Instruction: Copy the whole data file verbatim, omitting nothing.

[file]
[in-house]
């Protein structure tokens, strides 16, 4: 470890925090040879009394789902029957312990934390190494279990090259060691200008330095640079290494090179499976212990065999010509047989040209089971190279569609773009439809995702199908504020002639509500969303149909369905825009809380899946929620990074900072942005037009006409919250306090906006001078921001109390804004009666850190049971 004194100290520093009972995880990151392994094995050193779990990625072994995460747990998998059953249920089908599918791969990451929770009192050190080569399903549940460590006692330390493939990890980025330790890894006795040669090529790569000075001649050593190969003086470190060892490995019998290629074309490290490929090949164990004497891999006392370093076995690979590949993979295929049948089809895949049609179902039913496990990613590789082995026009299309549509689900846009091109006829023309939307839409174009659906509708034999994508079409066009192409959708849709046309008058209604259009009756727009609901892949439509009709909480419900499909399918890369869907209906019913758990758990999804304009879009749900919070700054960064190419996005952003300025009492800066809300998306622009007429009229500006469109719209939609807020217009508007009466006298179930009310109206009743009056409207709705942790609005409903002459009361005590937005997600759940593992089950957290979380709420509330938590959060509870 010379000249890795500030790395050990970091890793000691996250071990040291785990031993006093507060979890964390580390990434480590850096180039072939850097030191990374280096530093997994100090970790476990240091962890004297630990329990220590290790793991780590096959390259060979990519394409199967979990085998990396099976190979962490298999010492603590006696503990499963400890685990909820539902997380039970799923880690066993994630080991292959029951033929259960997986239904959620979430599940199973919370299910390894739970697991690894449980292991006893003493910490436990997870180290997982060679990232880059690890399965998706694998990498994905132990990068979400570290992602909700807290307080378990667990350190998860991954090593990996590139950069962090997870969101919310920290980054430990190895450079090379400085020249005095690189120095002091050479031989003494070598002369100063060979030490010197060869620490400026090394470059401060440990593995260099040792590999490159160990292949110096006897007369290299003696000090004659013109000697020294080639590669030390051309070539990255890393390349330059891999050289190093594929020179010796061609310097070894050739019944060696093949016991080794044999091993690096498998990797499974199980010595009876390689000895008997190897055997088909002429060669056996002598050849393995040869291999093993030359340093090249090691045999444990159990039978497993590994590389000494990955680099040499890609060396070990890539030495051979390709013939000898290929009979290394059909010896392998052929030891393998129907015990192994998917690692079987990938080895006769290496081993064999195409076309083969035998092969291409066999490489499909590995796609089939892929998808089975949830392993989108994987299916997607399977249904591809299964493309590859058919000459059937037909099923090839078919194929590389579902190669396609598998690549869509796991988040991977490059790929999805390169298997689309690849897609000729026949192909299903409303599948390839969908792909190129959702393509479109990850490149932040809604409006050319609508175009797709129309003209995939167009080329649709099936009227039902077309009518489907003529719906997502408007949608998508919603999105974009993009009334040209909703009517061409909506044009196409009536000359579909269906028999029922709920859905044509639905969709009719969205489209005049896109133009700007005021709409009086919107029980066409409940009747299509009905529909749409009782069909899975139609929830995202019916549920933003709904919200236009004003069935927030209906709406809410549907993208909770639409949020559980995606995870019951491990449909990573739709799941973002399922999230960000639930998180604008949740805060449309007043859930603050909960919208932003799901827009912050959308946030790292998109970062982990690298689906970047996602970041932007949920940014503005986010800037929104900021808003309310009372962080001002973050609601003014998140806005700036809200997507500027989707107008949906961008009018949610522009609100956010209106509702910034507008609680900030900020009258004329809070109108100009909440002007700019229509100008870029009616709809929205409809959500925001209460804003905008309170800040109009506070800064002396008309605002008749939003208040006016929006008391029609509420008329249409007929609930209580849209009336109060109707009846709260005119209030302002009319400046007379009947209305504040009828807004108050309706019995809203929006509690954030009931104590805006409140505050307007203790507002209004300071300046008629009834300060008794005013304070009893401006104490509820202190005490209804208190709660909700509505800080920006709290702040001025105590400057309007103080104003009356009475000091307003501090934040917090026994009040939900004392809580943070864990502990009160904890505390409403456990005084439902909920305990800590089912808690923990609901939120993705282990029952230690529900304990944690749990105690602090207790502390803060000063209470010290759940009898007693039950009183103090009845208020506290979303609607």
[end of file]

[in-house]
């Protein structure tokens, strides 16, 4: 470890925090040879009394789902029957312990934390190494279990090259060691200008330095640079290494090179499976212990065999010509047989040209089971190279569609773009439809995702199908504020002639509500969303149909369905825009809380899946929620990074900072942005037009006409919250306090906006001078921001109390804004009666850190049971 004194100290520093009972995880990151392994094995050193779990990625072994995460747990998998059953249920089908599918791969990451929770009192050190080569399903549940460590006692330390493939990890980025330790890894006795040669090529790569000075001649050593190969003086470190060892490995019998290629074309490290490929090949164990004497891999006392370093076995690979590949993979295929049948089809895949049609179902039913496990990613590789082995026009299309549509689900846009091109006829023309939307839409174009659906509708034999994508079409066009192409959708849709046309008058209604259009009756727009609901892949439509009709909480419900499909399918890369869907209906019913758990758990999804304009879009749900919070700054960064190419996005952003300025009492800066809300998306622009007429009229500006469109719209939609807020217009508007009466006298179930009310109206009743009056409207709705942790609005409903002459009361005590937005997600759940593992089950957290979380709420509330938590959060509870 010379000249890795500030790395050990970091890793000691996250071990040291785990031993006093507060979890964390580390990434480590850096180039072939850097030191990374280096530093997994100090970790476990240091962890004297630990329990220590290790793991780590096959390259060979990519394409199967979990085998990396099976190979962490298999010492603590006696503990499963400890685990909820539902997380039970799923880690066993994630080991292959029951033929259960997986239904959620979430599940199973919370299910390894739970697991690894449980292991006893003493910490436990997870180290997982060679990232880059690890399965998706694998990498994905132990990068979400570290992602909700807290307080378990667990350190998860991954090593990996590139950069962090997870969101919310920290980054430990190895450079090379400085020249005095690189120095002091050479031989003494070598002369100063060979030490010197060869620490400026090394470059401060440990593995260099040792590999490159160990292949110096006897007369290299003696000090004659013109000697020294080639590669030390051309070539990255890393390349330059891999050289190093594929020179010796061609310097070894050739019944060696093949016991080794044999091993690096498998990797499974199980010595009876390689000895008997190897055997088909002429060669056996002598050849393995040869291999093993030359340093090249090691045999444990159990039978497993590994590389000494990955680099040499890609060396070990890539030495051979390709013939000898290929009979290394059909010896392998052929030891393998129907015990192994998917690692079987990938080895006769290496081993064999195409076309083969035998092969291409066999490489499909590995796609089939892929998808089975949830392993989108994987299916997607399977249904591809299964493309590859058919000459059937037909099923090839078919194929590389579902190669396609598998690549869509796991988040991977490059790929999805390169298997689309690849897609000729026949192909299903409303599948390839969908792909190129959702393509479109990850490149932040809604409006050319609508175009797709129309003209995939167009080329649709099936009227039902077309009518489907003529719906997502408007949608998508919603999105974009993009009334040209909703009517061409909506044009196409009536000359579909269906028999029922709920859905044509639905969709009719969205489209005049896109133009700007005021709409009086919107029980066409409940009747299509009905529909749409009782069909899975139609929830995202019916549920933003709904919200236009004003069935927030209906709406809410549907993208909770639409949020559980995606995870019951491990449909990573739709799941973002399922999230960000639930998180604008949740805060449309007043859930603050909960919208932003799901827009912050959308946030790292998109970062982990690298689906970047996602970041932007949920940014503005986010800037929104900021808003309310009372962080001002973050609601003014998140806005700036809200997507500027989707107008949906961008009018949610522009609100956010209106509702910034507008609680900030900020009258004329809070109108100009909440002007700019229509100008870029009616709809929205409809959500925001209460804003905008309170800040109009506070800064002396008309605002008749939003208040006016929006008391029609509420008329249409007929609930209580849209009336109060109707009846709260005119209030302002009319400046007379009947209305504040009828807004108050309706019995809203929006509690954030009931104590805006409140505050307007203790507002209004300071300046008629009834300060008794005013304070009893401006104490509820202190005490209804208190709660909700509505800080920006709290702040001025105590400057309007103080104003009356009475000091307003501090934040917090026994009040939900004392809580943070864990502990009160904890505390409403456990005084439902909920305990800590089912808690923990609901939120993705282990029952230690529900304990944690749990105690602090207790502390803060000063209470010290759940009898007693039950009183103090009845208020506290979303609607």